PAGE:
Why does Big Society Capital need to generate a return on its investments?

Big Society Capital was set up to be a sustainable investor that would not be dependent on future granting of assets. Therefore, we seek to generate a sustainable financial return from our investments alongside positive social impact, so that we can continue recycling our capital for future investees. That way Big Society Capital can deliver its mission to grow social impact investing into the long term and serve future generations.

How are Big Society Capital’s investments priced?

When we invest into a fund, we look for proposals that can raise substantial capital from other investors to increase the amount of capital channelled towards enterprises tackling social issues. This is because many of the problems these social investment funds seek to address need many multiples of the amount of capital Big Society Capital has. As a result, we rarely “set the price” for investments.

When we invest into a fund or intermediary, we consider various factors in assessing whether the proposed return is appropriate for the risk and impact. These include the extent to which a fund can create deep social impact, and the return required by co-investors.

Of course, the ‘price of capital’ means much more to most enterprises than simply the headline rate of return. It can include the duration, patience, and flexibility of the investment.

Why is there a range of returns across our portfolio?

Social impact investing happens across a wide spectrum and supports a range of different market segments including social property, impact venture, and social outcomes partnerships. With Big Society Capital’s mandate to support this diverse investment ecosystem, we invest across this range – which means that in any given segment the risk, returns and impact we are seeking can vary widely.

In some areas, such as those involving some element of grant funding, our original expected returns could be between 2-4%, whereas in our impact venture investments that are high risk, high impact, we will be looking for much higher returns reflecting the returns generated by these high growth businesses, the high risks of early stage investing, and it is the level that other investors are willing to commit to grow the segment.

What determines the cost of an investment for an organisation?

Organisations are likely to be obtaining finance from intermediaries like social impact fund managers and banks – who are investing money on behalf of these ultimate investors.

The cost of taking an investment for a charity or social enterprise will depend on factors including what type of product they are offering, how long investors will have to wait to receive a return on their investment, how likely they are to get their money back.

If you are a social enterprise, charity or mission-driven organisation looking for further information about how much social impact investment might cost your organisation – head to the Good Finance Cost of Capital calculator.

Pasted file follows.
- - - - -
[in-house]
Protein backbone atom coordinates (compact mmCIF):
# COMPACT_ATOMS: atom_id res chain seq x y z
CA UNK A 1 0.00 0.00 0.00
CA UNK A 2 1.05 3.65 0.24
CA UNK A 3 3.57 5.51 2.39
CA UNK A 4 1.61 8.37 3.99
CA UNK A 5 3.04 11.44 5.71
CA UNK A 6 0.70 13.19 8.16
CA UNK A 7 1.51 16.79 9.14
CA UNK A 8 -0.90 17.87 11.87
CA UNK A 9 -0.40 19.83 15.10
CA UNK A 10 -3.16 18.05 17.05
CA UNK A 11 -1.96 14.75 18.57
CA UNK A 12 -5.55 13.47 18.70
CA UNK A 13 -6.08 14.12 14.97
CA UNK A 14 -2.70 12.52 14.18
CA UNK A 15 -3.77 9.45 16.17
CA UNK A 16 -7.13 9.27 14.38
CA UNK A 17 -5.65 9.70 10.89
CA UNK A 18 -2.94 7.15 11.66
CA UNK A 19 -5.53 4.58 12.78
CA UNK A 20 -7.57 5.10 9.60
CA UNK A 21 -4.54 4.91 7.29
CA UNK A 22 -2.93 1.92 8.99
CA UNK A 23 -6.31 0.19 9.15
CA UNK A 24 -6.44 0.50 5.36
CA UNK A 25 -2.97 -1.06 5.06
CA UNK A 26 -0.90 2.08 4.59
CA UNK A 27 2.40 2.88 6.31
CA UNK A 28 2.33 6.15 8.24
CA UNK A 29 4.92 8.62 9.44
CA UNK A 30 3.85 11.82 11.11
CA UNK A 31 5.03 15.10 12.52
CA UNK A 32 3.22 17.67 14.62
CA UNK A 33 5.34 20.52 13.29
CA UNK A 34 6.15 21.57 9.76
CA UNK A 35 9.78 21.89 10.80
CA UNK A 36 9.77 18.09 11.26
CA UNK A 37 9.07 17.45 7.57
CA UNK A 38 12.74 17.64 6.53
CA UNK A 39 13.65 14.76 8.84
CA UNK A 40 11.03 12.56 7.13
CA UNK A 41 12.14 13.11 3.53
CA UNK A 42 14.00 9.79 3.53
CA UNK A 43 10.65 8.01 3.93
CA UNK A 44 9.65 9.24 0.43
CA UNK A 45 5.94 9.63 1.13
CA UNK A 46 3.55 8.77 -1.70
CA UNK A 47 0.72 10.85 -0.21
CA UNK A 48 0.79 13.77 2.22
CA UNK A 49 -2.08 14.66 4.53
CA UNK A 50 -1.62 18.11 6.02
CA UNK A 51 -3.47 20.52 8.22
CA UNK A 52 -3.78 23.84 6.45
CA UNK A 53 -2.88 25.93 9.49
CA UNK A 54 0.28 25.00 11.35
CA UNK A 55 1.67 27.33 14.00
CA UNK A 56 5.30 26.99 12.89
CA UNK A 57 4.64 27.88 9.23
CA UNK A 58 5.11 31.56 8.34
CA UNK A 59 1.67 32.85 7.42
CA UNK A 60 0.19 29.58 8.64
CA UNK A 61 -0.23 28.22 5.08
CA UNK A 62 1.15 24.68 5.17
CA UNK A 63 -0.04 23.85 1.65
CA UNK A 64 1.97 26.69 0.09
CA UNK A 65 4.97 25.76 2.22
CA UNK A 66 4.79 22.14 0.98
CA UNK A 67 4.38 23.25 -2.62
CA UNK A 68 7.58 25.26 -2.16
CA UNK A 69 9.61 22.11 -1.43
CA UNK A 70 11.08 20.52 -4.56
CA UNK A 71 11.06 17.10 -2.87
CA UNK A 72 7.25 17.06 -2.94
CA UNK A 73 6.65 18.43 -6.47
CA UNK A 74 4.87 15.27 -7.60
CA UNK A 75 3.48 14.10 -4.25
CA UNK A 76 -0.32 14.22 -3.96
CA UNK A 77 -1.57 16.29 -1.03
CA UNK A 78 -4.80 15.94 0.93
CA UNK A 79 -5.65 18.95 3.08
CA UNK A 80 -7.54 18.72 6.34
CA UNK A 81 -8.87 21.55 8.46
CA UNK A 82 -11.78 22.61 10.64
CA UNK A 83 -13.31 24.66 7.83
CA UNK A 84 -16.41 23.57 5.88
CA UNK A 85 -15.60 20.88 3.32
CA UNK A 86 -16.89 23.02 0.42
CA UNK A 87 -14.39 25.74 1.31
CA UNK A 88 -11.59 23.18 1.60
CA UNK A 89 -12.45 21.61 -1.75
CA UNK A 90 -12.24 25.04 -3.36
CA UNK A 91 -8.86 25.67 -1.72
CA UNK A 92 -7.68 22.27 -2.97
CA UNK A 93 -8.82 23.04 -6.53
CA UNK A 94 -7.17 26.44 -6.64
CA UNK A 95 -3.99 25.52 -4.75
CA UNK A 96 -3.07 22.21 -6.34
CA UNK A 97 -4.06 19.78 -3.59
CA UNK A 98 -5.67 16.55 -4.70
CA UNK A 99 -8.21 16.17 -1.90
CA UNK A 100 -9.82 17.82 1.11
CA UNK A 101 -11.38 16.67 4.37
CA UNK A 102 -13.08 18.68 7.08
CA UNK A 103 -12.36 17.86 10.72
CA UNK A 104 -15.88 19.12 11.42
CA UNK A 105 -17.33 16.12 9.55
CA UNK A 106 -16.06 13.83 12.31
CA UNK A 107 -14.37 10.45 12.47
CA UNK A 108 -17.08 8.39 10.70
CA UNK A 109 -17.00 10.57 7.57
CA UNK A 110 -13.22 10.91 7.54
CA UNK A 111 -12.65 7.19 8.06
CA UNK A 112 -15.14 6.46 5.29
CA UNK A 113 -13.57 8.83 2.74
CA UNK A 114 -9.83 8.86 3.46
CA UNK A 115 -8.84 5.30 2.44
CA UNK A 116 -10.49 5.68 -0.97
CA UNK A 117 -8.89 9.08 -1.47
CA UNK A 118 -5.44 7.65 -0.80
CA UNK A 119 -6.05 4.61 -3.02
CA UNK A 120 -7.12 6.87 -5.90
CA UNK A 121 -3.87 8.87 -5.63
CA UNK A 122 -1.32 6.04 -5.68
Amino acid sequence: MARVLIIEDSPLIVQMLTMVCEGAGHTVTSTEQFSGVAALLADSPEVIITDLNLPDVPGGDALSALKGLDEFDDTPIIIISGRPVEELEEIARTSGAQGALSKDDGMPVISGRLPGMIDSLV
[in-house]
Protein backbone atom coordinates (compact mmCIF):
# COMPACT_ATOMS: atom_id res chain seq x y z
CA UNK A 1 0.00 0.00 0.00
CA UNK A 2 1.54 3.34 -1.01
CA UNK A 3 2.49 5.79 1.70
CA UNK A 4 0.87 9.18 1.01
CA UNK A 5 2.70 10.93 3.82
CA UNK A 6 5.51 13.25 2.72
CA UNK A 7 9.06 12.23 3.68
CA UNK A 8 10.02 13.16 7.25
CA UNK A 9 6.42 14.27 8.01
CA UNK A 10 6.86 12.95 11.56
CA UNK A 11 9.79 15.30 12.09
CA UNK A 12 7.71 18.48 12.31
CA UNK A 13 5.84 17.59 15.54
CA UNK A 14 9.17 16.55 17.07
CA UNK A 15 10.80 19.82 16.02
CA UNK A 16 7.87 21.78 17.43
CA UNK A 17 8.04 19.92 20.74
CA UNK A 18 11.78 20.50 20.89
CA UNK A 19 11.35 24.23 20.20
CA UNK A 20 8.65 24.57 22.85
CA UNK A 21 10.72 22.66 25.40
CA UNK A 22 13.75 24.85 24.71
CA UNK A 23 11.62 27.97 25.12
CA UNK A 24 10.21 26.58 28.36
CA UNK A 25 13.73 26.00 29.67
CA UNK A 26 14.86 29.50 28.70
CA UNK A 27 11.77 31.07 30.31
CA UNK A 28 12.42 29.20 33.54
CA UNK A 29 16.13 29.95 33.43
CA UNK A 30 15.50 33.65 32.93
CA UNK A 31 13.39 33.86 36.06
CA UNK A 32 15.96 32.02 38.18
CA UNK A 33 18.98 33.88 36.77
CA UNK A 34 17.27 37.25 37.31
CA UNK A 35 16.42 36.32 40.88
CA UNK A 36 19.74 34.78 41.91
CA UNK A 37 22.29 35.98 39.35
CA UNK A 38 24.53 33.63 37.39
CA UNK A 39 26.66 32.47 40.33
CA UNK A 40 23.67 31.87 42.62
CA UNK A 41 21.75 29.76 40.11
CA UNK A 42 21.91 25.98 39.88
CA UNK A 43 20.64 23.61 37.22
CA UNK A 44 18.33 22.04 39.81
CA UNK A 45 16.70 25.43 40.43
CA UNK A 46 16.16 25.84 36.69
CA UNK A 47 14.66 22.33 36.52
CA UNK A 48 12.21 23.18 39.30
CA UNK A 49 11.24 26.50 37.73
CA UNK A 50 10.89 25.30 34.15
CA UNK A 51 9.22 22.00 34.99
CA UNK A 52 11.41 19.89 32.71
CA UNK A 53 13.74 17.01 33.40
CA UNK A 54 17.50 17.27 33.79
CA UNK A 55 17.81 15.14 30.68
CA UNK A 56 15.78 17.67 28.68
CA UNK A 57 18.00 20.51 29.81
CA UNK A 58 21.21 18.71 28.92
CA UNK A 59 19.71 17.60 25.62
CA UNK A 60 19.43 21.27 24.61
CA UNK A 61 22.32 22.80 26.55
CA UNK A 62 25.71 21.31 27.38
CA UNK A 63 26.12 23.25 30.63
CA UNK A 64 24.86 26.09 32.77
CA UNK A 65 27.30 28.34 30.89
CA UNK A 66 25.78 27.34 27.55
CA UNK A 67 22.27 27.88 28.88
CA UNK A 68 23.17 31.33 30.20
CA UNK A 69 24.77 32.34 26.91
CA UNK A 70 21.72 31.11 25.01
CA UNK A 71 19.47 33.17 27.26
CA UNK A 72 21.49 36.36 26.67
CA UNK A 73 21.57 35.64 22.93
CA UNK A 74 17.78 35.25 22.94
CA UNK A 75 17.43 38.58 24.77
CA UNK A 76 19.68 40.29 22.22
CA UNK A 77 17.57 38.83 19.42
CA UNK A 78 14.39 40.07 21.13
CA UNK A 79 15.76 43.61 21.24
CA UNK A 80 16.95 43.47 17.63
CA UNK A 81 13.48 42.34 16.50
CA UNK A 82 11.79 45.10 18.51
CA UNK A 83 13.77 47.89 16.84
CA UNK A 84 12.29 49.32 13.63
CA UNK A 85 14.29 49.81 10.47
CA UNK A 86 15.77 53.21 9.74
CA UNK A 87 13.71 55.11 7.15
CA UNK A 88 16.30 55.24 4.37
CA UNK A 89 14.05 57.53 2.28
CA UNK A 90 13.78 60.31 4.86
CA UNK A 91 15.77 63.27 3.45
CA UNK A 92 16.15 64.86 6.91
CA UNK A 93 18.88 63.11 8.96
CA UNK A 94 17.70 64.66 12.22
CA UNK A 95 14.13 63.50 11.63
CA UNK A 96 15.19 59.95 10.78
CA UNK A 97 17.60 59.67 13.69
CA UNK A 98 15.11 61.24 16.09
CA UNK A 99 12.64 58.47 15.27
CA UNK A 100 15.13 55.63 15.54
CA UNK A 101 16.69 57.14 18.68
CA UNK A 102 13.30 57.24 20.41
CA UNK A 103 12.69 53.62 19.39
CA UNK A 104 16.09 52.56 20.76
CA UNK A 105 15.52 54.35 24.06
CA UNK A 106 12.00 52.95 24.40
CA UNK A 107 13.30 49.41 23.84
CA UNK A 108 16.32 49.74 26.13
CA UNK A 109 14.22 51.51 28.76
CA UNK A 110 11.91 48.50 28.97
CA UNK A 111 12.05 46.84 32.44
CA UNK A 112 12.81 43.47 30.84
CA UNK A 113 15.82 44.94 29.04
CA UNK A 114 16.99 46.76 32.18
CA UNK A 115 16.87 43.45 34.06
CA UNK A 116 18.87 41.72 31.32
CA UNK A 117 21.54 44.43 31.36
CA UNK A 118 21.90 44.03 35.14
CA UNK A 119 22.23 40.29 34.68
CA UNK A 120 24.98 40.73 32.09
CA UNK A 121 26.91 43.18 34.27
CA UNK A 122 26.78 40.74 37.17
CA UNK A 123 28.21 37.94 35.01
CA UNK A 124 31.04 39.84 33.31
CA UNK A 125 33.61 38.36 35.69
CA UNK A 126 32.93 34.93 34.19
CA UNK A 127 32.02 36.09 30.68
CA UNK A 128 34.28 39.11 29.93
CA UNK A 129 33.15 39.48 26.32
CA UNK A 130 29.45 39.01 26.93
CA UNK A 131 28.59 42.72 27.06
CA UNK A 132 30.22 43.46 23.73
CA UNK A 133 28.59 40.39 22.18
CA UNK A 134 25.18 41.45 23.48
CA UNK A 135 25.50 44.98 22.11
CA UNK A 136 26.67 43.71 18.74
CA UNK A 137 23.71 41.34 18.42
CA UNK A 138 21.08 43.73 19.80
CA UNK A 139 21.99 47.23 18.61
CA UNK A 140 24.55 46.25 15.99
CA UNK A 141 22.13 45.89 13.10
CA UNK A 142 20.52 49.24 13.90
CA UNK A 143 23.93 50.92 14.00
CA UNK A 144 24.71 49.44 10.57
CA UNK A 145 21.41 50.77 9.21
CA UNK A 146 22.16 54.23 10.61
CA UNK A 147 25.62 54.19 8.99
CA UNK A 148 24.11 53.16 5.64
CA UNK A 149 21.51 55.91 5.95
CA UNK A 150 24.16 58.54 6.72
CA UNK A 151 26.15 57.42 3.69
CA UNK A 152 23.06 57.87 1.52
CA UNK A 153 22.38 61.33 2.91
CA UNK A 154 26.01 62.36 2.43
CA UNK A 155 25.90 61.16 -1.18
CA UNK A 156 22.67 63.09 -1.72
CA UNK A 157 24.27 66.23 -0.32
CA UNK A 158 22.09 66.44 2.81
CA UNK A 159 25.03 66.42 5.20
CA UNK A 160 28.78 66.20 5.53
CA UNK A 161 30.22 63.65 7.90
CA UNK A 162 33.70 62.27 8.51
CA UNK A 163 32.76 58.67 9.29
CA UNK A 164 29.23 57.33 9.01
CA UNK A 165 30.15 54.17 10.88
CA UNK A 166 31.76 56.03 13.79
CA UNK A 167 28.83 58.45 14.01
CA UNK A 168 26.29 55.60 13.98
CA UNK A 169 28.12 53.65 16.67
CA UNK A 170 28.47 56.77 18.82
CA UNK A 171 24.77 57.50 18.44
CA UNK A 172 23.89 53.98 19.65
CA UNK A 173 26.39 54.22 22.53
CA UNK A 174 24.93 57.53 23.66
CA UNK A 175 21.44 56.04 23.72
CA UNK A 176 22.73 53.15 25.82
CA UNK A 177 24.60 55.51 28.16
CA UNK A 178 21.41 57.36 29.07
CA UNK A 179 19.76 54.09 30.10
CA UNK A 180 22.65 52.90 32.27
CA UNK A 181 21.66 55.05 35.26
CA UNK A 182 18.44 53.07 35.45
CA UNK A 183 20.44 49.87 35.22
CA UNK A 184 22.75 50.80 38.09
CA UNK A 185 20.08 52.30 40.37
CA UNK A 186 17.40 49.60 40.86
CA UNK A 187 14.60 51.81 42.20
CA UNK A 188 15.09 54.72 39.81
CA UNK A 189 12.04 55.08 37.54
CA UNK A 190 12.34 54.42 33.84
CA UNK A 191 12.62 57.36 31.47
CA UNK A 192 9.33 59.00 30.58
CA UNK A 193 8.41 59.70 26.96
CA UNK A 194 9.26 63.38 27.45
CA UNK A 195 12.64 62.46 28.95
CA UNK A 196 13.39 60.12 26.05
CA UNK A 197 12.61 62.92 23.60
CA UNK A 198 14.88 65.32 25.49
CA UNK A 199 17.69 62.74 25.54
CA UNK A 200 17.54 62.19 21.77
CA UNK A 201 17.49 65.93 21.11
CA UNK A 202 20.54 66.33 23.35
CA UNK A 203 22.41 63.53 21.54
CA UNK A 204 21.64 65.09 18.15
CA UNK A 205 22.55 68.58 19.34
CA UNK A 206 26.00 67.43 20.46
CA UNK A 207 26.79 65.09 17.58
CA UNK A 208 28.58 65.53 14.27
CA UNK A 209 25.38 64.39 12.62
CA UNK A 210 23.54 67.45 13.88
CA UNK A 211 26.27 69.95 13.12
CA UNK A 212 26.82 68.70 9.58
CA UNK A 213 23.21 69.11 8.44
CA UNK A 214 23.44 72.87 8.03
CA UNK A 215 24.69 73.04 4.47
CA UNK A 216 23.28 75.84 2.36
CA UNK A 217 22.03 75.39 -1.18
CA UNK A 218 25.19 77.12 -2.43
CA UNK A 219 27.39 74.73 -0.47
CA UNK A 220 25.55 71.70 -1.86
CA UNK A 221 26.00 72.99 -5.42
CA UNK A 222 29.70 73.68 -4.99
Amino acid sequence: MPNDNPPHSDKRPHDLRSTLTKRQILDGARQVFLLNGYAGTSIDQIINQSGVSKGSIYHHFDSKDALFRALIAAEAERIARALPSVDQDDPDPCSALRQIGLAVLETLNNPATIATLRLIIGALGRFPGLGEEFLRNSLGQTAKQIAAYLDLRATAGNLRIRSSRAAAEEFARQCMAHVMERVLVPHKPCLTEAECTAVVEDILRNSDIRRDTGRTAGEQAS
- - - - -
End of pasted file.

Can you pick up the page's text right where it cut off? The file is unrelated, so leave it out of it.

Can Big Society Capital provide cheaper capital?

We agree that low cost, flexible and subsidised capital is critical for many social sector organisations. That’s why we took a leading role in supporting the creation of Access - The Foundation for Social Investment; to provide a source of blended finance which combines grant with our investment to make it more accessible.

However, we also have a wider remit - to grow the amount of capital invested into social impact as well as increasing its reach among social sector organisations. The reason for this is that our funds are tiny when compared to the scale of the social problems in the UK.

Therefore, we believe that the best use of our capital is to build a wider market for investment for social impact. We believe that this will help generate tens of billions, rather than tens of millions, for the sector. This approach is already paying off; we started with £625 million of initial capital and together with partners, have now made £2.6 billion of investment into more than 2,000 social enterprises and charities.

Why does Big Society Capital support organisations that are not structured as social enterprises?

Social enterprises and growing investment in them are absolutely at the heart of Big Society Capital’s mission.  We share their focus on social impact and so the majority of our investments are in social enterprises or charities. However, we recognise that organisations with other legal structures can also deliver social impact and therefore tend to focus more on the mission, values and impact intent demonstrated by our investees, rather than their legal form. To-date, we have invested in various legal entities; from charities and companies with shares, to community interest companies and co-ops.

Does Big Society Capital have a target rate of return?

There is a common mistaken assumption that Big Society Capital has a “target rate of return” for individual investments that drives market rates. In fact, it is the other way round, since the return rates of the funds we support are in practice determined by what enterprises and other investors will accept.  Since the social investment market has successfully grown bringing in other investors, our capital is now less than 10% of the market. As a result, Big Society Capital could not influence the rate other investors will accept, and in any case should not do so as offering ‘reduced’ rates would simply undercut other investors. To reflect this, in 2022 Big Society Capital’s board revised its overall target for net return, after costs, to 1% per annum averaged over five years. As this reflects the net result of our existing investment practice, it won’t lead to any cascade of change to the cost of capital affecting enterprises.

To understand more about how much social investment costs this short animation on the cost of capital from Good Finance helps explain the factors that influence interest rates and repayment terms.